This stickiness is due to the tracking IDs and other information specific to you and your device, which is routinely included in ad auction “bid requests”. Tracking IDs and other personally specific information are not strictly necessary for ad targeting, but they make it easy for companies to re-identify and profile you.
“Ad auction systems are obscure by design”, said Katarzyna Szymielewicz, President of Panoptykon Foundation. “Lack of transparency makes it impossible for users to exercise their rights under GDPR. There is no way to verify, correct or delete marketing categories that have been assigned to us, even though we are talking about our personal data. IAB and Google have to redesign their systems to fix this failure”.
Loading a single web page can trigger several bid request broadcasts. The New Economics Foundation estimates that ad auction companies broadcast intimate profiles about an average UK internet user 164 times per day. These are received by thousands of companies, and there is no way of knowing what then is done with these intimate data.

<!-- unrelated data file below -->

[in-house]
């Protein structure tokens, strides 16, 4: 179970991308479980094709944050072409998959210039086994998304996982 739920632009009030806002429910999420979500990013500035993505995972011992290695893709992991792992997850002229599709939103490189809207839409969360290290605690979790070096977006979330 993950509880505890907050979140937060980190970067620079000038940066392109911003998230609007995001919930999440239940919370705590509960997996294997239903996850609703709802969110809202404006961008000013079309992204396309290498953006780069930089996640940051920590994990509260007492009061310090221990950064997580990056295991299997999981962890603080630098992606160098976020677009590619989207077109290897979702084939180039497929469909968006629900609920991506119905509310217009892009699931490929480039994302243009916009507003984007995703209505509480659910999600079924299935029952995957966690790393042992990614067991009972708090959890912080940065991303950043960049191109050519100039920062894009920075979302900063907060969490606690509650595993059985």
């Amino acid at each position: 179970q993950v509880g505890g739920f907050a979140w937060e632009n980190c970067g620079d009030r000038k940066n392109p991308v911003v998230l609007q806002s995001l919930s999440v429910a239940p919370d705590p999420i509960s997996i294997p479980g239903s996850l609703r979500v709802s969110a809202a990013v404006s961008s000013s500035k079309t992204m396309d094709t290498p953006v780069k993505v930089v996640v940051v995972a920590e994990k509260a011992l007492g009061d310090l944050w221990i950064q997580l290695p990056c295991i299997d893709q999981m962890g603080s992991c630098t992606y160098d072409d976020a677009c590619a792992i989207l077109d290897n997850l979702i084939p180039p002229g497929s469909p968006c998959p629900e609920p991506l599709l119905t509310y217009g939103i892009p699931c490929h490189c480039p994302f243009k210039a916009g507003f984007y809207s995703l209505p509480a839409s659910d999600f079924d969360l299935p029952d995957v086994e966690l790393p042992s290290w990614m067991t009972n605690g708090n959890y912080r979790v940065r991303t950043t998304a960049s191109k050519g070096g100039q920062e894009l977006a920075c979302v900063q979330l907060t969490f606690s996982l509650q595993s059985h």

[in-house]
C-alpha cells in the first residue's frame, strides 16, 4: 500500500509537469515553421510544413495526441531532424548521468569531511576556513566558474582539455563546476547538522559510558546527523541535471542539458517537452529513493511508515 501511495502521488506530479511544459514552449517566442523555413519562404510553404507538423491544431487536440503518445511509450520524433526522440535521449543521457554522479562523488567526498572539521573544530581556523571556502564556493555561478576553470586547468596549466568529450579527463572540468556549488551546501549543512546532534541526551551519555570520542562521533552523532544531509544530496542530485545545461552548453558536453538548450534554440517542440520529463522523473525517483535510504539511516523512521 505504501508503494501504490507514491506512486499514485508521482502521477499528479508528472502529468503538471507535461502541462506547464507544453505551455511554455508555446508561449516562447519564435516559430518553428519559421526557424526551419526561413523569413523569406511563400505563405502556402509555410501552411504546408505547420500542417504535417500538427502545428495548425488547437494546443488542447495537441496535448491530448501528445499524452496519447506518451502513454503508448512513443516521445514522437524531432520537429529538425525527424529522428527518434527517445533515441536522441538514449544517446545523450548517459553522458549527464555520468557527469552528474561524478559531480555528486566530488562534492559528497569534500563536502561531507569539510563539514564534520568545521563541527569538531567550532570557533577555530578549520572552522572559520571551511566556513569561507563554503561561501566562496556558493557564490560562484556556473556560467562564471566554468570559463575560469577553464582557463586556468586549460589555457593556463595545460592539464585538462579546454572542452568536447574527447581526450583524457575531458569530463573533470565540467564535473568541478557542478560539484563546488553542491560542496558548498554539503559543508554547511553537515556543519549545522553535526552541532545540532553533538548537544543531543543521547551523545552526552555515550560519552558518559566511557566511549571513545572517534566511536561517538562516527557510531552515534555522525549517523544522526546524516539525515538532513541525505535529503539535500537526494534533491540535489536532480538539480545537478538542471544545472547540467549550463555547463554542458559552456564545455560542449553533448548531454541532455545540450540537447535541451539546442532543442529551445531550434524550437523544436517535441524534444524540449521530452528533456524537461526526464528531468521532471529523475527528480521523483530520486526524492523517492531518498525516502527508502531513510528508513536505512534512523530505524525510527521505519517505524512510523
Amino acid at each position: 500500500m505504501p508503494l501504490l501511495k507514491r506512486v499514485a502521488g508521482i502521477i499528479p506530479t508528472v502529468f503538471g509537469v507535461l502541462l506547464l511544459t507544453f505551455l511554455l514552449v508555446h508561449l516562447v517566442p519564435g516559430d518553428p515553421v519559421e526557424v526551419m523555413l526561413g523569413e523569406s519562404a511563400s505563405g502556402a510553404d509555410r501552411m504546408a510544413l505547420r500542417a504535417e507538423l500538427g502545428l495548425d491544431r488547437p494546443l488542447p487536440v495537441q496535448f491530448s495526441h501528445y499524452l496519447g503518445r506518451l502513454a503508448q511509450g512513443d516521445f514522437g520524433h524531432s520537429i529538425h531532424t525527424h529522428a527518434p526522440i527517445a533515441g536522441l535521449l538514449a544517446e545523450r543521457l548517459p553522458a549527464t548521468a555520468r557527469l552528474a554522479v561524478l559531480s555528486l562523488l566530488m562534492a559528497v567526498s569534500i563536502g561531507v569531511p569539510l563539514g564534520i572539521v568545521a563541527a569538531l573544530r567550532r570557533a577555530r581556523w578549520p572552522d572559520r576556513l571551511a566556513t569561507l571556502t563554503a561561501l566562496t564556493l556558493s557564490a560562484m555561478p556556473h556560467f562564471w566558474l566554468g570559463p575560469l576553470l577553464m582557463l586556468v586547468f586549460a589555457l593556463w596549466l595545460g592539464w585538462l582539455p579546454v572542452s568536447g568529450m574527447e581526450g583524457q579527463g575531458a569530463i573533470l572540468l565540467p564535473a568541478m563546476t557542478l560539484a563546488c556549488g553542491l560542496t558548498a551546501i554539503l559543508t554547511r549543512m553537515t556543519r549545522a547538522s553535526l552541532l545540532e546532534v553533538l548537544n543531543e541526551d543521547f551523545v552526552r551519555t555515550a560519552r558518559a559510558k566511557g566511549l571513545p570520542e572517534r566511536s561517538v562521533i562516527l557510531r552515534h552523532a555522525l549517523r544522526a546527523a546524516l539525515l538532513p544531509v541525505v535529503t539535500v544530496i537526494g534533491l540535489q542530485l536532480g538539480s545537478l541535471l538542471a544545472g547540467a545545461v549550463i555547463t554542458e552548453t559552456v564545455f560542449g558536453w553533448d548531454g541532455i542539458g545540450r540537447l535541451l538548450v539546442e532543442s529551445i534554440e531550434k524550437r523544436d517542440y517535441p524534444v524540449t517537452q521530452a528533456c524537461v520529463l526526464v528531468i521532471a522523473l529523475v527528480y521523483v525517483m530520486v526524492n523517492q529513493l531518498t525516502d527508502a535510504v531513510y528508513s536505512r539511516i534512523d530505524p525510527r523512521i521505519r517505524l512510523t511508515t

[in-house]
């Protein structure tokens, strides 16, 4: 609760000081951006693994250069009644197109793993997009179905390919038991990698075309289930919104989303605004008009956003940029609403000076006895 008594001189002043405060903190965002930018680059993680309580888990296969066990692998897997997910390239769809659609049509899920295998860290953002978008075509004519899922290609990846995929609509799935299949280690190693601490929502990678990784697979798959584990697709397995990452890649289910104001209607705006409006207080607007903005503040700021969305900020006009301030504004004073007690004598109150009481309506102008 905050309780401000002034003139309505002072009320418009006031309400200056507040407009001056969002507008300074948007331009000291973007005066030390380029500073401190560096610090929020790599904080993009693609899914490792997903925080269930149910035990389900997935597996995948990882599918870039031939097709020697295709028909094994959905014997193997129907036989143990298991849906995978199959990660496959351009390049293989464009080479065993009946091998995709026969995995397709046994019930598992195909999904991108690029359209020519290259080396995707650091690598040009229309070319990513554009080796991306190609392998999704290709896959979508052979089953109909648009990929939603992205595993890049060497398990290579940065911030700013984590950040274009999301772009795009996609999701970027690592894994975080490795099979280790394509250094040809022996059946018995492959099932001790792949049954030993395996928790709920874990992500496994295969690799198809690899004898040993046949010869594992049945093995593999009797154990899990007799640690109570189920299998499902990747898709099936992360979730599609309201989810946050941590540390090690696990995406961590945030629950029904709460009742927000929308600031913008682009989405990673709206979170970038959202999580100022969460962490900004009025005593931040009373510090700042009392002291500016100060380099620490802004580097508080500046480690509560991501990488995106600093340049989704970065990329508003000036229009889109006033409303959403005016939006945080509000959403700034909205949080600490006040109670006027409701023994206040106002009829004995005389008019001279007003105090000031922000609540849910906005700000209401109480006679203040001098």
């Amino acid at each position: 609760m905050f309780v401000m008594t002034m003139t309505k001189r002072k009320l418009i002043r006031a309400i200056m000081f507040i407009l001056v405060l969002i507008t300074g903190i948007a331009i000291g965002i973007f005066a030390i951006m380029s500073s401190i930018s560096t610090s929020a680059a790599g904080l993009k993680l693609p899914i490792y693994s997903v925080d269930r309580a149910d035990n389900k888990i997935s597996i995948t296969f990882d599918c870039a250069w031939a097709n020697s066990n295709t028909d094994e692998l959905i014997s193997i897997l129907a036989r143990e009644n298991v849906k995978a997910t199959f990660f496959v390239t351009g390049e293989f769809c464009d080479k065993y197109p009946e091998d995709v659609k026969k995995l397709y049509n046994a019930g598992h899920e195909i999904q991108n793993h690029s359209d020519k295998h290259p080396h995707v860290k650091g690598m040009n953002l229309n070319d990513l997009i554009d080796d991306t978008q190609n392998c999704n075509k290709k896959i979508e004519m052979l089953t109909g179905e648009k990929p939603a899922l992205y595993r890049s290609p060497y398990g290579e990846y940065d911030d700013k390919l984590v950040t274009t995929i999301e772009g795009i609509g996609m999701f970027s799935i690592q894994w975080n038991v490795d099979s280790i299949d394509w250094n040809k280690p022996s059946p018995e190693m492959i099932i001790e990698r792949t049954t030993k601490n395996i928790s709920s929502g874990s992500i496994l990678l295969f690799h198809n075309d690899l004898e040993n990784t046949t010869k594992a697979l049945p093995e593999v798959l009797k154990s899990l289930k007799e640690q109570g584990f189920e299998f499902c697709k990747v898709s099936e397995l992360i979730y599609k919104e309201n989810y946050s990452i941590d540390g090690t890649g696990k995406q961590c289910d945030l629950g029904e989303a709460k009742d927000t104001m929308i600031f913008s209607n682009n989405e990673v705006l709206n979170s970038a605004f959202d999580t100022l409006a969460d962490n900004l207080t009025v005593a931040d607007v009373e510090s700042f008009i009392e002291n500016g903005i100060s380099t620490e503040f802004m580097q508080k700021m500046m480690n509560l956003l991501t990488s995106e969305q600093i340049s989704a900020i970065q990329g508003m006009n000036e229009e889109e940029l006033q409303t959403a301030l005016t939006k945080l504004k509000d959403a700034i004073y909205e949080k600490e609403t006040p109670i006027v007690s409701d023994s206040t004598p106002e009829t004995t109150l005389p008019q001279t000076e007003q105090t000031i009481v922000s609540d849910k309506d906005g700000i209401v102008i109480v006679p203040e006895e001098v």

Dr Johnny Ryan, Chief Policy & Industry Relations Officer of Brave, said “ad auction companies can fix this by simply excluding personal data, including their tracking IDs, from bid requests. If the industry makes some minor changes then ad auctions can safely operate outside the scope of the GDPR. This would protect privacy, but would also protect marketers and publishers from very significant risk.”
Irish, UK, and Polish regulators are being urged to act on this matter, and more complaints are expected. Ravi Naik, a partner at ITN Solicitors instructed by the complainants, said “Panoptykon’s submissions add to the increasing focus on real time bidding. This new complaint builds on our work before the UK and Irish data protection authorities. We foresee a cascade of complaints to follow across Europe, and fully expect an EU-wide regulatory response”.
“Actors in this ecosystem are keen for the public to think they are dealing in anonymous, or at the very least non-sensitive data, but this simply isn’t the case”, said Michael Veale, technology policy researcher at University College London. “Hugely detailed and invasive profiles are routinely and casually built and traded as part of today’s real-time bidding system, and this practice is treated though it’s a simple fact of life online. It isn’t: and it both needs to and can stop.”
See Panoptykon Foundation’s English language statement here.
New evidence: IAB and Google category lists